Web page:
As Sir Alex Ferguson reads his morning newspaper spread under his purple nose, his reign at Old Trafford would’ve stretched to an impressive 25 years and 8 months. He has without a doubt done more than enough to share the pedestal with the likes of Paisley, Herrera, Clough, Hiddink, Michels and another Old Trafford legend Sir Matt Busby.
The reign of Sir Alex Ferguson
A characteristic feature of the Sir Alex’s reign is his club before player philosophy. As a boot in the dressing room with a bit of Beckham’s eyebrow on it would tell any willing listeners, you do not cross paths with the gaffer in these parts. However influential or skillful a player may be, if he challenges the authority of the boss, the only way is out.
There is no shortage of instances, none more telling than the Roy Keane episode where harsh criticism of his teammates on MUTV resulted in Ferguson banning the interview to be aired and Roy Keane parting company with the club by “mutual consent” a couple of months later. This is the same Roy Keane who had been the heartbeat of the United teams under Ferguson.
The Roy Keane saga
This was the same Keane who came to his teammate’s aid when Patrick Vieira was taking the mickey out of Gary Neville before the Arsenal-Manchester United clash of March 2005. Such was his presence as a leader on the pitch that the United players lamented his departure even after they had got an earful during his interview which was later banned.
The same Keane scored the goal that brought United back into the Champions’ League semifinal against Juventus in ’99, even though he was suspended for the final. Ferguson praised Keane’s performance calling it an “emphatic display of selflessness“, “competing if he would rather die of exhaustion than lose, he inspired all around him. I felt it was an honor to be associated with such a player“. Honor bestowed, but not at the risk of undermining the boss’s authority, Keane had to go. Other notable examples include the giant Dutchman Jaap Stam, the flying Dutchman Ruud van Nistelrooy and the very British Beckham.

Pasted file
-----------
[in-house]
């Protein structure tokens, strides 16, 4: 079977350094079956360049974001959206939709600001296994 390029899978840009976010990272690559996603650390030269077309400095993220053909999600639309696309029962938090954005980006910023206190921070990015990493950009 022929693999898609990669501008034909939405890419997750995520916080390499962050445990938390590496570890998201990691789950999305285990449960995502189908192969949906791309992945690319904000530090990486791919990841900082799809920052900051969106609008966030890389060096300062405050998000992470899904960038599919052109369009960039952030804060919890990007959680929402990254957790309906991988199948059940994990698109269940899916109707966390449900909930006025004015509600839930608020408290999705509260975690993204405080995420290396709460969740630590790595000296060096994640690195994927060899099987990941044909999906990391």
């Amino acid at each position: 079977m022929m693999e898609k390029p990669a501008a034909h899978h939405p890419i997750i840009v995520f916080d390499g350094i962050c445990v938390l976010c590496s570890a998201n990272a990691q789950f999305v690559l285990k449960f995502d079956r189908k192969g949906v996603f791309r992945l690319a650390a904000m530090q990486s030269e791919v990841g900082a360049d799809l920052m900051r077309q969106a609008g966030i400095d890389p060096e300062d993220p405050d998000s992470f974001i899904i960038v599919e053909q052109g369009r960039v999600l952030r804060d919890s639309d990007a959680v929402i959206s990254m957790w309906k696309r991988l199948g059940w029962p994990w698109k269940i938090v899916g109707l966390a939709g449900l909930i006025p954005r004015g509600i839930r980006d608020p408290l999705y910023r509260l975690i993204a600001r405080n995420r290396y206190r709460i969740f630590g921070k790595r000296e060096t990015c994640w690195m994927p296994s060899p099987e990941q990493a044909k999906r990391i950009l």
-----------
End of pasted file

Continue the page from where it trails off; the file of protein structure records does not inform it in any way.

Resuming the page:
More recently, the promising youngster Ravel Morrison had been reluctantly released by Ferguson. Nicknamed ‘Rebel Morrison’ due to his off the pitch antics and ill discipline, Ferguson thought Morrison was too much of a disruption to handle and showed him the door. Not surprisingly, rumors have been rife about West Ham United, Morrison’s current employers, following suit.
United have tried hard to placate the youngster and inspire him with the likes of Rio Ferdinand, Brian McClair and even Sir Bobby Charlton assisting him. But to no avail. Morrison’s court appearances, assaulting his girlfriend, mother and witnesses have led Ferguson to believe he is not worth the trouble, talented though he is.
Even the Paul Pogba saga has to an end with the midfield prodigy opting to move to Juventus in all likelihood. Ferguson has made no secret of his displeasure at learning that Pogba had agreed a secret deal with Juventus long before Ferguson had introduced him to the first team fold at United last season. The bottom line for Ferguson here is respect and character of a player and not the name on the back of the shirt.
There is a famous incident that did the rounds at United’s Carrington training ground canteen back in 2008, where youth team forward Robbie Brady opened his mouth to order, only to be cut in line by the recent Ballon D’Or winner Cristiano Ronaldo (maybe with a wink). Brady stepped aside to let the man of the hour order his food. Ferguson, watching all this from the corner took Brady aside and on asking him why he let somebody cut in line, was told “Well you know….it’s Ronaldo boss.” Ferguson then told Brady “You’re here to try take his place son. Don’t let me see you do that again.“
The manager’s authority is always more important than the player’s ego. The same cannot be said of Roberto Mancini allowing Carlos Tevez back after claiming he was “finished” at City while he was manager. Or a defeated Raymond Domenech slumped in his dugout chair during the France vs. South Africa game at the 2010 World Cup after the entire French team had walked out on training in support of Nicolas Anelka’s dissent against his manager. Or the crate of managers who have indulged Joey Barton and his antics, in return for his occasional footballing genius.
The jury may be out on which managerial technique is the best, but Ferguson has stuck to his principles for 25 years. And the records speak for themselves.
- Dushyant Sinha